Georgia Journal of Science

Article Title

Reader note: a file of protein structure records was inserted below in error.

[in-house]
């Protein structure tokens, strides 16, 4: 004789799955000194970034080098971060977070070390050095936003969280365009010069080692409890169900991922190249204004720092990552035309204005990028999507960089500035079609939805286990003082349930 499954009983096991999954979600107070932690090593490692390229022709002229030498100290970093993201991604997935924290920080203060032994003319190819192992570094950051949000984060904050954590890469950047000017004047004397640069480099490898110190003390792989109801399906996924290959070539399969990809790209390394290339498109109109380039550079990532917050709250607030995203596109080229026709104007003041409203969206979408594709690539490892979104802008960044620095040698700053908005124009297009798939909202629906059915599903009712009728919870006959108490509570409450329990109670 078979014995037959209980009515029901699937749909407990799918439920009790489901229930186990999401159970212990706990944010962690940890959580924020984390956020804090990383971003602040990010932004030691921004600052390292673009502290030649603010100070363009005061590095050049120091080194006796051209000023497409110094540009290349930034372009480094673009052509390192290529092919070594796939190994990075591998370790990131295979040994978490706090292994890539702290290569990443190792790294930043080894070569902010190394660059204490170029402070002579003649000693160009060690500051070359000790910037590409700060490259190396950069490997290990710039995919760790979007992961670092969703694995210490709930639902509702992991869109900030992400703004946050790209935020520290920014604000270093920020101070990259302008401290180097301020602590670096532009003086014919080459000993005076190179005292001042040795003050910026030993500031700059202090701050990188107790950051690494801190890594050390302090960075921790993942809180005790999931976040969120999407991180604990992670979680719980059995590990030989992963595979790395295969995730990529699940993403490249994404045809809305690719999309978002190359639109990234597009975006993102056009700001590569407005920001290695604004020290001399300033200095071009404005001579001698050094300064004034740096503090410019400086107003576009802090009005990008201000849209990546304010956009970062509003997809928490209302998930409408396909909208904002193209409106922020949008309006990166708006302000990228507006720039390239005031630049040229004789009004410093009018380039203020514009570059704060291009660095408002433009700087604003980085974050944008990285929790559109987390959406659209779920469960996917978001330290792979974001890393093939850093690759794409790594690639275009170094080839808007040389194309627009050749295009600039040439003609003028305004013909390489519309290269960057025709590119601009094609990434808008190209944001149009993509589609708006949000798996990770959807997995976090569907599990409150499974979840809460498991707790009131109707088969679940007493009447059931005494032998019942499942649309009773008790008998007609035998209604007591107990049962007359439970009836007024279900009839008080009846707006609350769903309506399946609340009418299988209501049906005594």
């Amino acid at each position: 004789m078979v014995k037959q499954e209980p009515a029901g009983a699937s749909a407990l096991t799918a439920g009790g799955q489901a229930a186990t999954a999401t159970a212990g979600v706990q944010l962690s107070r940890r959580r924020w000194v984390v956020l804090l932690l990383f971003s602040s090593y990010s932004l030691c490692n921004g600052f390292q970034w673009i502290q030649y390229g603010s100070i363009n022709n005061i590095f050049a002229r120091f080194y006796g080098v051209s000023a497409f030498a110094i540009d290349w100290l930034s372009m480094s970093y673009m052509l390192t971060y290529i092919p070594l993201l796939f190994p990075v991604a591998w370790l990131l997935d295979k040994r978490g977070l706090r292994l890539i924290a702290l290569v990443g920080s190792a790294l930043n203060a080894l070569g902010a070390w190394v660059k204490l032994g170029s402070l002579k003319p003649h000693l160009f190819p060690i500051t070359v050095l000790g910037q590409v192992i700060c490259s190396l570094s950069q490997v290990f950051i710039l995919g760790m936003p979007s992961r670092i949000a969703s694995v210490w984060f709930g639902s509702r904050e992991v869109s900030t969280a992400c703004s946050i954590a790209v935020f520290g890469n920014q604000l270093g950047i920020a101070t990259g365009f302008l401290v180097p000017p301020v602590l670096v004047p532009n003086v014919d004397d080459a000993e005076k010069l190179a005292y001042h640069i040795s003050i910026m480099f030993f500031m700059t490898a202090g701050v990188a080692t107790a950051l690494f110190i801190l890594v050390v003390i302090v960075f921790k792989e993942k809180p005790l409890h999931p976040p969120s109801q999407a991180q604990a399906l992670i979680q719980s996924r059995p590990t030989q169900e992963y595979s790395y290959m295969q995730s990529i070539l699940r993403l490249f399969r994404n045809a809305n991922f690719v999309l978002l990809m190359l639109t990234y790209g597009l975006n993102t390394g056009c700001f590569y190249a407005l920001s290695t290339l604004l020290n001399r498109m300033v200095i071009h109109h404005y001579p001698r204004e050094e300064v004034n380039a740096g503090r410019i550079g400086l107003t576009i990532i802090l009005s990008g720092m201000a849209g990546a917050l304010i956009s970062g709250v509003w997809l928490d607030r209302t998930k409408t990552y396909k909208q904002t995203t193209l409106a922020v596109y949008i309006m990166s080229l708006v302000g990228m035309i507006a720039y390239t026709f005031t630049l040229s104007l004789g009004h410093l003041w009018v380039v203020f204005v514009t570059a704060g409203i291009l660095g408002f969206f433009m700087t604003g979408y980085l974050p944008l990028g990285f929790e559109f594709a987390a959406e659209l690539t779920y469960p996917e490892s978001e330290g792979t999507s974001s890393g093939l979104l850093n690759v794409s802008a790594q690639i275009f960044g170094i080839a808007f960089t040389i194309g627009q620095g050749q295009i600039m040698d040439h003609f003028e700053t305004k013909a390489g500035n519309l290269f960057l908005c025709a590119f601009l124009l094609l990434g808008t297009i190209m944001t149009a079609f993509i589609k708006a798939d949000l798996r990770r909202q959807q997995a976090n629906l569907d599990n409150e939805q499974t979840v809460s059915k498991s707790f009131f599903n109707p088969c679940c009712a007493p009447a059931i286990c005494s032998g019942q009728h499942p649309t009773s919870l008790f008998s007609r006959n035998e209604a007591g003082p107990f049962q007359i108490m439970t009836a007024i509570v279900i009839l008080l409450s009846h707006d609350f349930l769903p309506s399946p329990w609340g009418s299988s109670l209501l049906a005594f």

Ranaviruses, from the family Iridovididae, are a group of viruses that are infectious in amphibians, reptiles, and fish. Outbreaks of ranaviral disease have caused economic losses in aquaculture. In amphibians, they have been associated with local population extinctions and declines. Traditionally, the sequence of the major capsid protein (MCP) has been used to examine the phylogenetic relationships between different isolates and species of ranaviruses. However, the MCP is highly conserved and, when used for phylogenetic inferences, may not be representative of the evolutionary history of the specific isolate/strain being examined. Here we take two different genes from GenBank whole genome sequences, an ATPase-like protein and a myristilated membrane protein, and use them to build phylogenetic trees, which we will then compare to a tree that we have built using the MCP of the same ranavirus isolates and species. We will first align the sequences using MAFTT, then they will be imported into MEGA for further analysis. The aligned sequences will be analyzed for the best fit nucleotide substitution model and the best fit model will be used to build neighbor joining and maximum likelihood phylogenetic trees. The trees will be compared to previously published work and the constructed MCP tree. We anticipate that the trees will be similar to those that have previously been published using whole genomes, but we believe that the tree constructed with the myristilated membrane protein sequence will be the most divergent.

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